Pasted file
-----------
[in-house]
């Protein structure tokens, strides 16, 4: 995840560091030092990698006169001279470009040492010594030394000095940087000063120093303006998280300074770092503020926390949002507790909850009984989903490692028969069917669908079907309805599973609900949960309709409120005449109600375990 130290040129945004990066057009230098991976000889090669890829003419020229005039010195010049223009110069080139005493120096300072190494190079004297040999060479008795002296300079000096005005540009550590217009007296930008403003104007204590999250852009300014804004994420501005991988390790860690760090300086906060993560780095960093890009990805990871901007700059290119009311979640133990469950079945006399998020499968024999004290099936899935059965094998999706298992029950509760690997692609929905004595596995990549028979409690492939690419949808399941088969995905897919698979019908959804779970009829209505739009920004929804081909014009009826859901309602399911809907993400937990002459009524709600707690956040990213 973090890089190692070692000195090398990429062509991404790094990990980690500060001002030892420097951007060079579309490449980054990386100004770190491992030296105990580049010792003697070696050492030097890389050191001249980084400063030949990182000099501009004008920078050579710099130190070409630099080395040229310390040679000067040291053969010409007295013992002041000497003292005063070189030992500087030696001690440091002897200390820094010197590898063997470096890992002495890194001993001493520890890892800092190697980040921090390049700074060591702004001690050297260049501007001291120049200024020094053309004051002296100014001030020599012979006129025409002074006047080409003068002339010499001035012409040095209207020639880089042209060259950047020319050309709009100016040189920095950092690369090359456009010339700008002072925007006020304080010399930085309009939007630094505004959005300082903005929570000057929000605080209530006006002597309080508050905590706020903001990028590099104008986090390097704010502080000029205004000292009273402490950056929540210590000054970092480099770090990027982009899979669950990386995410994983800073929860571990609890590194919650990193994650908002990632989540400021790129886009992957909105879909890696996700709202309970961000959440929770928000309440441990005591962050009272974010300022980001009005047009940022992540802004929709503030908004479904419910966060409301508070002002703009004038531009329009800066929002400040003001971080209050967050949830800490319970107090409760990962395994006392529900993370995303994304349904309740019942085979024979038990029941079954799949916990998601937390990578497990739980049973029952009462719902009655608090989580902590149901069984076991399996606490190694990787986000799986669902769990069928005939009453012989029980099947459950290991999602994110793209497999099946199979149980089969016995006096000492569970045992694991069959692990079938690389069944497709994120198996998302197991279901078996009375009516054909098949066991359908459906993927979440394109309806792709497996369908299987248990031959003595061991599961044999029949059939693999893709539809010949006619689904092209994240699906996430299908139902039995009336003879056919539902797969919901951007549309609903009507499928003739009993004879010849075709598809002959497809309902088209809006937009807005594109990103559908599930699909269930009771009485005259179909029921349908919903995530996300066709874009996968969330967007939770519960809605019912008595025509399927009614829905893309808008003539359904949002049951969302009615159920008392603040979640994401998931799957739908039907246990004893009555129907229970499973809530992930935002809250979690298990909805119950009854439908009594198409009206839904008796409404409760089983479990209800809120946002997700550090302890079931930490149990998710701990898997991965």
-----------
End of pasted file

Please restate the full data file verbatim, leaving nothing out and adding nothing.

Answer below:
[in-house]
């Protein structure tokens, strides 16, 4: 995840560091030092990698006169001279470009040492010594030394000095940087000063120093303006998280300074770092503020926390949002507790909850009984989903490692028969069917669908079907309805599973609900949960309709409120005449109600375990 130290040129945004990066057009230098991976000889090669890829003419020229005039010195010049223009110069080139005493120096300072190494190079004297040999060479008795002296300079000096005005540009550590217009007296930008403003104007204590999250852009300014804004994420501005991988390790860690760090300086906060993560780095960093890009990805990871901007700059290119009311979640133990469950079945006399998020499968024999004290099936899935059965094998999706298992029950509760690997692609929905004595596995990549028979409690492939690419949808399941088969995905897919698979019908959804779970009829209505739009920004929804081909014009009826859901309602399911809907993400937990002459009524709600707690956040990213 973090890089190692070692000195090398990429062509991404790094990990980690500060001002030892420097951007060079579309490449980054990386100004770190491992030296105990580049010792003697070696050492030097890389050191001249980084400063030949990182000099501009004008920078050579710099130190070409630099080395040229310390040679000067040291053969010409007295013992002041000497003292005063070189030992500087030696001690440091002897200390820094010197590898063997470096890992002495890194001993001493520890890892800092190697980040921090390049700074060591702004001690050297260049501007001291120049200024020094053309004051002296100014001030020599012979006129025409002074006047080409003068002339010499001035012409040095209207020639880089042209060259950047020319050309709009100016040189920095950092690369090359456009010339700008002072925007006020304080010399930085309009939007630094505004959005300082903005929570000057929000605080209530006006002597309080508050905590706020903001990028590099104008986090390097704010502080000029205004000292009273402490950056929540210590000054970092480099770090990027982009899979669950990386995410994983800073929860571990609890590194919650990193994650908002990632989540400021790129886009992957909105879909890696996700709202309970961000959440929770928000309440441990005591962050009272974010300022980001009005047009940022992540802004929709503030908004479904419910966060409301508070002002703009004038531009329009800066929002400040003001971080209050967050949830800490319970107090409760990962395994006392529900993370995303994304349904309740019942085979024979038990029941079954799949916990998601937390990578497990739980049973029952009462719902009655608090989580902590149901069984076991399996606490190694990787986000799986669902769990069928005939009453012989029980099947459950290991999602994110793209497999099946199979149980089969016995006096000492569970045992694991069959692990079938690389069944497709994120198996998302197991279901078996009375009516054909098949066991359908459906993927979440394109309806792709497996369908299987248990031959003595061991599961044999029949059939693999893709539809010949006619689904092209994240699906996430299908139902039995009336003879056919539902797969919901951007549309609903009507499928003739009993004879010849075709598809002959497809309902088209809006937009807005594109990103559908599930699909269930009771009485005259179909029921349908919903995530996300066709874009996968969330967007939770519960809605019912008595025509399927009614829905893309808008003539359904949002049951969302009615159920008392603040979640994401998931799957739908039907246990004893009555129907229970499973809530992930935002809250979690298990909805119950009854439908009594198409009206839904008796409404409760089983479990209800809120946002997700550090302890079931930490149990998710701990898997991965």